I'm afraid without the provenance of the 'melt data' on the glass, giving a designer the figures of the actual measured dispersion and refractive index of the individual pieces , this glass is really just `land fill ' .

If you were going to actually manufacture such an instrument you would just buy new glass with all the required melt data - BK7 is not very expensive compared to the value of such a finished instrument . I'm not trying to be picky - its just one of those cold hard realities of using optical glass. You may be able to fudge the result by sticking to the design and aspherising one surface via null test in the end result ?

I've thought about these all spherical designs , but to be honest polishing and figuring 8 optical surfaces just doesn't seem to make any sense compared to one paraboloid and an off the shelf Wynne corrector ( at F3 ) . Maybe I have missed something !
Thanks Mark for the comments but I don't think the accuracy of the glass dispersion data for this instrument is as critical as it would be for an apochromat, for instance, where all the power comes from refraction. Here it is important that the two main lenses come from the same melt and I don't think Schott or Ohara glasses deviate too much from their intended specs. Anyway, a few years ago I made a small Companar using "landfill glass" and it works very well. The worse that can happen is that I will be required to make a couple of precision prisms from the offcuts and measure the glass myself and then adjust the curvatures accordingly. And yes, I will null test it but I don't know at this stage how useful such a test will be as the design is not meant to be diffraction limited.
Please don't try to understand why I'm making it because probably has something to do with insanity.
Regarding the corrected Newtonian: I count 8 optical surfaces and at least one of them is not an easy one. Besides, it is such a 20th century thing.

Last edited by Stefan Buda; 01-12-2016 at 08:46 PM.
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  #9  
Old 01-12-2016, 07:44 PM
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Quote:
Originally Posted by Stefan Buda View Post
a few years ago I made a small Companar using "landfill glass" and it works very well.
You made a companar?

Dude,
respect!
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  #10  
Old 01-12-2016, 08:34 PM
Stefan Buda
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Thanks Clive.
I believe that it may be the only one ever made or at least the only successful one made by an amateur, as I have never seen any proof for the existence of other ones.
http://www.parkes.atnf.csiro.au/news...iches_Head.jpg

And of course, it should make the BRH project feel like a walk in the park. :-)

Last edited by Stefan Buda; 01-12-2016 at 08:50 PM.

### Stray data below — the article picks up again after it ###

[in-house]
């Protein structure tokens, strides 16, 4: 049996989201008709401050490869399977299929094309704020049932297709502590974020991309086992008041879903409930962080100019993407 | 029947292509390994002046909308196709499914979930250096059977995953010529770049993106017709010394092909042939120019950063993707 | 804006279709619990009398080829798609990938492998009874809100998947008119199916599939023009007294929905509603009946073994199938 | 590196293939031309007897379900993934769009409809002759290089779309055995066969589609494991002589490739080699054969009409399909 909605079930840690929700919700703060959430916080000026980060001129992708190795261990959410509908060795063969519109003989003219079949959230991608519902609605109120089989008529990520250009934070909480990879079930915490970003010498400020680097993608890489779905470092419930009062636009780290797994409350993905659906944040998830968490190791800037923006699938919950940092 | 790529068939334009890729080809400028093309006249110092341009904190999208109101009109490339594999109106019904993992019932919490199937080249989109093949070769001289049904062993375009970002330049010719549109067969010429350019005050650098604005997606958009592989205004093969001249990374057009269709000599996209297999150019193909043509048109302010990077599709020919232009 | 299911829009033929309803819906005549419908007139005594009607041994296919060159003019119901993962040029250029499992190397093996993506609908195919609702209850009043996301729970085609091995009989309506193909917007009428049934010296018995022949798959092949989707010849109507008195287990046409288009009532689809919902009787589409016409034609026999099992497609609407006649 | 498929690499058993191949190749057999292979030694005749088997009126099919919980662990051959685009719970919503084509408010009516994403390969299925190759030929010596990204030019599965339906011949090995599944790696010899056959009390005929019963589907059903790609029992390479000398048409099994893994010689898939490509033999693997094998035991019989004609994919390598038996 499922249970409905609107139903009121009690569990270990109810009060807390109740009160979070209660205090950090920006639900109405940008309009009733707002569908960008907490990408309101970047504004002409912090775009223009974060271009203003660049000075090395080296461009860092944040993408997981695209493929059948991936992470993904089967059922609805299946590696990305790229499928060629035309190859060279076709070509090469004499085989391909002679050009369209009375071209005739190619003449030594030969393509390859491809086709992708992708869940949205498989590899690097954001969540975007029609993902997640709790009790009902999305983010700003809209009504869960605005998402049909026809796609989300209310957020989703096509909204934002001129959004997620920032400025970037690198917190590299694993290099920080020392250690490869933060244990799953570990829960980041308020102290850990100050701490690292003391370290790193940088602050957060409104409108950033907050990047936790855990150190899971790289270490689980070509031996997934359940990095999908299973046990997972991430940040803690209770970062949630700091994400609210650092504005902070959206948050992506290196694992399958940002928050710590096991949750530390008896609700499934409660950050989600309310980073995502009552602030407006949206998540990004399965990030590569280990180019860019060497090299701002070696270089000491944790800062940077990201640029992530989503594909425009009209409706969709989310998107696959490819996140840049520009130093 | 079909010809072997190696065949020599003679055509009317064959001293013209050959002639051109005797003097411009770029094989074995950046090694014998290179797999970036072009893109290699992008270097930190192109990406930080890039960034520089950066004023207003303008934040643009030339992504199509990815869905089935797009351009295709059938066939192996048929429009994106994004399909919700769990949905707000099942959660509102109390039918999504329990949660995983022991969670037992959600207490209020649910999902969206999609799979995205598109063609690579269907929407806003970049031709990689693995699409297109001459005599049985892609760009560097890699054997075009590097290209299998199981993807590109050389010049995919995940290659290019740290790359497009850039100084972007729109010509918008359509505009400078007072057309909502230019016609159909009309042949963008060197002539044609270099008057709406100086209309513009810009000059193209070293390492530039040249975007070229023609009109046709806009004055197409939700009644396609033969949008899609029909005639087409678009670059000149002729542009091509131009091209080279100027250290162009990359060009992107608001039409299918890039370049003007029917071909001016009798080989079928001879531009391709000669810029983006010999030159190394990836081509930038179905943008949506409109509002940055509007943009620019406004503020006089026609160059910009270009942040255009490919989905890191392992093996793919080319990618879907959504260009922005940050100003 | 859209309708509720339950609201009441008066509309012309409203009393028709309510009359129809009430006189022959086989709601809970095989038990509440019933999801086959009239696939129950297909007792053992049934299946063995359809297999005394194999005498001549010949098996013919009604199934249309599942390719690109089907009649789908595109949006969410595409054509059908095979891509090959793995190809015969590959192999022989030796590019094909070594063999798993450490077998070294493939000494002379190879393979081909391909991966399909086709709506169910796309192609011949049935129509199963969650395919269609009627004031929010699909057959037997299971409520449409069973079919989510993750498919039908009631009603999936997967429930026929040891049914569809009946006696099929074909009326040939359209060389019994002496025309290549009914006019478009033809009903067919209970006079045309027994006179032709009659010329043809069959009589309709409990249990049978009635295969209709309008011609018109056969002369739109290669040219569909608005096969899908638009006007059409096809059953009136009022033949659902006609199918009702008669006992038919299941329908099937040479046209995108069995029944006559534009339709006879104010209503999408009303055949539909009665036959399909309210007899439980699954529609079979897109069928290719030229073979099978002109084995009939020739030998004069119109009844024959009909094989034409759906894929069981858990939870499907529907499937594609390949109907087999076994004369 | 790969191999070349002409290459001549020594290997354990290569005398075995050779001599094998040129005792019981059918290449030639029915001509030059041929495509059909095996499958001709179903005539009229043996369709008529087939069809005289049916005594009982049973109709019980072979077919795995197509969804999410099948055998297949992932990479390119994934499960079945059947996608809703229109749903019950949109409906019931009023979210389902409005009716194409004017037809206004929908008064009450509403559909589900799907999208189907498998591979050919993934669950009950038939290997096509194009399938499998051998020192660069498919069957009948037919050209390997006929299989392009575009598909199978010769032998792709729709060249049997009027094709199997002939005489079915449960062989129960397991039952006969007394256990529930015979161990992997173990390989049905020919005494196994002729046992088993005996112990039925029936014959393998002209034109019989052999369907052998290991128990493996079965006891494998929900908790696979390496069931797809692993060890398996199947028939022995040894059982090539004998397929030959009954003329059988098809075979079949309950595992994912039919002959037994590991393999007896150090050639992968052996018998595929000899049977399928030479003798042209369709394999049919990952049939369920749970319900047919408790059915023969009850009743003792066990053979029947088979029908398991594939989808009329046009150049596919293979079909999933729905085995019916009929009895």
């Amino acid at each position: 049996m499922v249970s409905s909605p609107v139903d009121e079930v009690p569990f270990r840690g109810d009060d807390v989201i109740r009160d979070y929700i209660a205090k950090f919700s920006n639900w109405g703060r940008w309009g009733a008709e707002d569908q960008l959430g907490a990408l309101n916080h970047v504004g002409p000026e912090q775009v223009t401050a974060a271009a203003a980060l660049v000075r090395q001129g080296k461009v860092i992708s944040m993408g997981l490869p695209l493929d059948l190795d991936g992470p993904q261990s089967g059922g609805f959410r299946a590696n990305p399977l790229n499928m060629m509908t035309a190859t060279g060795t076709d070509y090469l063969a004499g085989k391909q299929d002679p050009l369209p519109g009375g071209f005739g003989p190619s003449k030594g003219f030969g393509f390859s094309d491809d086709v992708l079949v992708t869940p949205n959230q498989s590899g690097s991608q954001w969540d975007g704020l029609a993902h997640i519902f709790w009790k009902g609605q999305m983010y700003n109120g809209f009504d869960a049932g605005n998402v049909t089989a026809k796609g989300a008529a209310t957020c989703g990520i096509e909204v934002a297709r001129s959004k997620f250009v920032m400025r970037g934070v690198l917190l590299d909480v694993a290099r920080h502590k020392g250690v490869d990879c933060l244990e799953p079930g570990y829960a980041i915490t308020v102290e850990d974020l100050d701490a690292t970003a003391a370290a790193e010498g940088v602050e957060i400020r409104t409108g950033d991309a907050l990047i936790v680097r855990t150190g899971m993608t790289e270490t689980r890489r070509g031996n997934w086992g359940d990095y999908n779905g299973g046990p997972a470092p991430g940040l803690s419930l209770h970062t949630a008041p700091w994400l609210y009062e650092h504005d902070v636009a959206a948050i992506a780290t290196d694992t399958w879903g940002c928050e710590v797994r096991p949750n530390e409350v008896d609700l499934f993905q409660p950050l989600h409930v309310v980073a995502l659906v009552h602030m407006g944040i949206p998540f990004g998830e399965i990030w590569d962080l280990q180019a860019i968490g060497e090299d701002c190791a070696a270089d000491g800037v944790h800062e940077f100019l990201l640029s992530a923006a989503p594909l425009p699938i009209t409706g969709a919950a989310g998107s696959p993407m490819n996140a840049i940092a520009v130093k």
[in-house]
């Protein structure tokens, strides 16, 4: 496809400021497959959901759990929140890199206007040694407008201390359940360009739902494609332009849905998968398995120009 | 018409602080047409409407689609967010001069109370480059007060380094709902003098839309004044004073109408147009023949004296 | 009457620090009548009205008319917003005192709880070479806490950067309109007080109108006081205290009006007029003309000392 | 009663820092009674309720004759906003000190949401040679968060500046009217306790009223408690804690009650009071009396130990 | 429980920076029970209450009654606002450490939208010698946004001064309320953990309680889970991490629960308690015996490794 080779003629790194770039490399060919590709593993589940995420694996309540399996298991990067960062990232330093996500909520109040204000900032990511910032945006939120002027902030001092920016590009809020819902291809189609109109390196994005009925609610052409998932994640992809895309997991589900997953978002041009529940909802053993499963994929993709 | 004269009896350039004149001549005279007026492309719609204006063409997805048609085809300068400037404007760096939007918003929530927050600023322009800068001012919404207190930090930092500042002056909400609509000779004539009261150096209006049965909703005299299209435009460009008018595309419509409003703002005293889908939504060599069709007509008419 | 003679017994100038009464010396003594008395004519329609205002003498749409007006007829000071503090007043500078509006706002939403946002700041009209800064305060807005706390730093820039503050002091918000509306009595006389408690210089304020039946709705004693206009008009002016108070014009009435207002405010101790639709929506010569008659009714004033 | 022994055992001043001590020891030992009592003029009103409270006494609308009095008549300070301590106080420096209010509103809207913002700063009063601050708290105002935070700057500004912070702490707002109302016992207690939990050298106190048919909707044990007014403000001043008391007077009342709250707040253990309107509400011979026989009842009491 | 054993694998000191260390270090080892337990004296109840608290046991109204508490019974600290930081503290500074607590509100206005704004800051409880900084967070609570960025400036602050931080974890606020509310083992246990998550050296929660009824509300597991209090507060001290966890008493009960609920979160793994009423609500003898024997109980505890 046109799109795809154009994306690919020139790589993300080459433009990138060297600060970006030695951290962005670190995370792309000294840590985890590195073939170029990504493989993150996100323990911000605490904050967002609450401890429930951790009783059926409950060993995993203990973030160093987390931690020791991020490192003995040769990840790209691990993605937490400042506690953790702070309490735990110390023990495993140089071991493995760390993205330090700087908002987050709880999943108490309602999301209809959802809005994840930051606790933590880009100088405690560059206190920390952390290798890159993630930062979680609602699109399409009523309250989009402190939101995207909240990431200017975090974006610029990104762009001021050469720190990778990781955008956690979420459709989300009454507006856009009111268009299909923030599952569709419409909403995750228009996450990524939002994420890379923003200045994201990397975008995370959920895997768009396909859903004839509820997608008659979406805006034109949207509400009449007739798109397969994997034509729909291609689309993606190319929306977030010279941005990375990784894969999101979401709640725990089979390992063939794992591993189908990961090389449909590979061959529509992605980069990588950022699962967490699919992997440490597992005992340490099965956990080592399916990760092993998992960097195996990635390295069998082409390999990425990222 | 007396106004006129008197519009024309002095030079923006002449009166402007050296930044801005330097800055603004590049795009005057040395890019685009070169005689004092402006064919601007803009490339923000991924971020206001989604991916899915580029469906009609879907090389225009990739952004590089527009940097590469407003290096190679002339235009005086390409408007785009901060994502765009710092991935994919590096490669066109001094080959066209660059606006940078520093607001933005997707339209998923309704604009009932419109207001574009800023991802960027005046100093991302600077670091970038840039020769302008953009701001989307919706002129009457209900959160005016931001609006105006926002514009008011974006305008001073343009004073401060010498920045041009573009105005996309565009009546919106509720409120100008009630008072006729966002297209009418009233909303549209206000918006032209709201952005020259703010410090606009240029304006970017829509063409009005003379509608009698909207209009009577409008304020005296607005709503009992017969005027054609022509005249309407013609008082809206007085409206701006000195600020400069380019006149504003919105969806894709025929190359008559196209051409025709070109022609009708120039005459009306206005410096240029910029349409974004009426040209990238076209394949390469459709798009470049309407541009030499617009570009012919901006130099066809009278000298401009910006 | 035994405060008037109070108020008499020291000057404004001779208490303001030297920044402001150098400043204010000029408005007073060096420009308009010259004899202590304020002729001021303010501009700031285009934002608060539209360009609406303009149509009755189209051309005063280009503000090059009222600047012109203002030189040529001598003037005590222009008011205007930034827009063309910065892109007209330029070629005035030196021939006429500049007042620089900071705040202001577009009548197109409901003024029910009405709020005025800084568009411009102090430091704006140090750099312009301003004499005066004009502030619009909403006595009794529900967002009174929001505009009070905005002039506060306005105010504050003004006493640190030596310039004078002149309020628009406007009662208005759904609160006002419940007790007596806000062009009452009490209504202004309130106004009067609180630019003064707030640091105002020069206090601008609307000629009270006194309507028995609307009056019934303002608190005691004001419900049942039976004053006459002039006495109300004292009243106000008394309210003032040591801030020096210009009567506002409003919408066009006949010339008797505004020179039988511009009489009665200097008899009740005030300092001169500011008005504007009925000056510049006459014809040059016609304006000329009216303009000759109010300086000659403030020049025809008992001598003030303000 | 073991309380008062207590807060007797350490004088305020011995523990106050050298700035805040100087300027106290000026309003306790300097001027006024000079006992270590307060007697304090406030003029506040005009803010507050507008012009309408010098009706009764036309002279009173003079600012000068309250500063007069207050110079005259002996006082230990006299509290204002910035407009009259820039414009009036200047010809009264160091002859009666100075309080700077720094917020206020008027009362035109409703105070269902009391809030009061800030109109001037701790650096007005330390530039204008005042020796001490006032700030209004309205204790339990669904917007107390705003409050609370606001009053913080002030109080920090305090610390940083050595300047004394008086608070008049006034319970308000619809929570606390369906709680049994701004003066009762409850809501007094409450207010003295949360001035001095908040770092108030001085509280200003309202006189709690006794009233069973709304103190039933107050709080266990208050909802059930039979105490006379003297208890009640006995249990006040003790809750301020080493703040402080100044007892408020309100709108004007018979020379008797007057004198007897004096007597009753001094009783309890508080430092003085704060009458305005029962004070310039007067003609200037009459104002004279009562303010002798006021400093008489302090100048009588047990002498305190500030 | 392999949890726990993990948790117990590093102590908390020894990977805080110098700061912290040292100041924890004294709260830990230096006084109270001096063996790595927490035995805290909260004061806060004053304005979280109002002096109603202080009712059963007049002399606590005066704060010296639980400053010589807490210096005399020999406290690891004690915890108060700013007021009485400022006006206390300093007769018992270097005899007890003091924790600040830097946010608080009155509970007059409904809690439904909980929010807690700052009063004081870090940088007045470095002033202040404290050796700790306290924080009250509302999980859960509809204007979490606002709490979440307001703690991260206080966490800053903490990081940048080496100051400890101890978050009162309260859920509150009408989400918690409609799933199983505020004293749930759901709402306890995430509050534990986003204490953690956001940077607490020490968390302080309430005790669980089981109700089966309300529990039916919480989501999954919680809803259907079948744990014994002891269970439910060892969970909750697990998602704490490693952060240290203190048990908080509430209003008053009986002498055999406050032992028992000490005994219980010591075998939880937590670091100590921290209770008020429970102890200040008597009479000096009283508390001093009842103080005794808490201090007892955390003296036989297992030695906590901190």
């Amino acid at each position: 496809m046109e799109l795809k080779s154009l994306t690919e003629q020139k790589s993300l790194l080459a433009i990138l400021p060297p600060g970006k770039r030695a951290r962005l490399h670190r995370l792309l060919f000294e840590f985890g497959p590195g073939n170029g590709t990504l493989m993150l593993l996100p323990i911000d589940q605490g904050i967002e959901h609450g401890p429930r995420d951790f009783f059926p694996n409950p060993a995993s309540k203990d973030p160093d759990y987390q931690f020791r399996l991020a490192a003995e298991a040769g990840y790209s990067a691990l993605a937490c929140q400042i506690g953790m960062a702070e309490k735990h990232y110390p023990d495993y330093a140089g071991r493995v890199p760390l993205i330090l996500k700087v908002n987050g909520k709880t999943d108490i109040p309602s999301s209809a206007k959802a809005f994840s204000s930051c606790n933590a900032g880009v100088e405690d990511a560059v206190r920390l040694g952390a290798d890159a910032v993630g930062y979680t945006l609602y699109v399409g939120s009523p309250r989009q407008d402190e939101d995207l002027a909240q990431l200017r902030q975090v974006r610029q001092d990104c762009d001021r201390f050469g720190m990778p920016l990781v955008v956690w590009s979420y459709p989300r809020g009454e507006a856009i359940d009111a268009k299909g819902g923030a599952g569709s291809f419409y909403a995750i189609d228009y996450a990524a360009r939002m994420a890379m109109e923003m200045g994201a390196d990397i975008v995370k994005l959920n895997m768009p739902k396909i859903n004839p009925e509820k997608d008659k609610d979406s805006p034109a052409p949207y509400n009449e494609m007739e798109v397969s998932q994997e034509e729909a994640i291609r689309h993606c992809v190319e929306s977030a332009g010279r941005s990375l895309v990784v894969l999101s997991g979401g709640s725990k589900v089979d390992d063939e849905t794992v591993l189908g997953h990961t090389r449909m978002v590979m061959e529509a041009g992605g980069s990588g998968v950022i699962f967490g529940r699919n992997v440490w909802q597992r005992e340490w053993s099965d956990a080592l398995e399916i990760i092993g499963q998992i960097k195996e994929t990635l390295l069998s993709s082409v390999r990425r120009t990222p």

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  #11  
Old 01-12-2016, 08:52 PM
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Stefan.. I always loved that design on an intellectual level. practicality aside, so much win!

That may be unfair,
it is a practicable design even with common glass. Coatings probably being the biggest obstacle.

Love your work.

~c
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  #12  
Old 01-12-2016, 09:20 PM
Wavytone (Nick)
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Clive if you liked that on an intellectual level, try this

https://www.google.com/patents/US3926505

Esp. Figure 3. Now if Stefan can make a 150mm BRH, maybe one of these could be the next challenge.

Or a Baker-Nunn...
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  #13  
Old 01-12-2016, 09:33 PM
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You would think at some point the designer would say... yeah... nahh.. a bit much glass there.
But yes... brilliant none the less.
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  #14  
Old 02-12-2016, 11:05 AM
Stefan Buda
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Quote:
Originally Posted by Wavytone View Post
Clive if you liked that on an intellectual level, try this

https://www.google.com/patents/US3926505

Esp. Figure 3. Now if Stefan can make a 150mm BRH, maybe one of these could be the next challenge.

Or a Baker-Nunn...
Thanks for the link. I bookmarked it and will have a closer look when time permits.
I've been thinking about making a small solid Schmidt of about f/1 for years but other projects keep getting in the way.
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  #15  
Old 02-12-2016, 11:21 AM
Stefan Buda
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So back to the BRH.
In fact I started working on it early last year and then had the project on hold for about a year.
I started by slicing off the corners of the PSK slabs and two other slabs of optical glass, one a barium flint and the other a dense barium crown, to be used as grinding tools. I already had two glass disks that were suitable for making up the 4 grinding discs needed for the PSK lenses. The cutting was done on my milling machine and the mess was confined with the use of an ice cream container. The diamond plated tool used was one that I made many years ago and it still cuts well.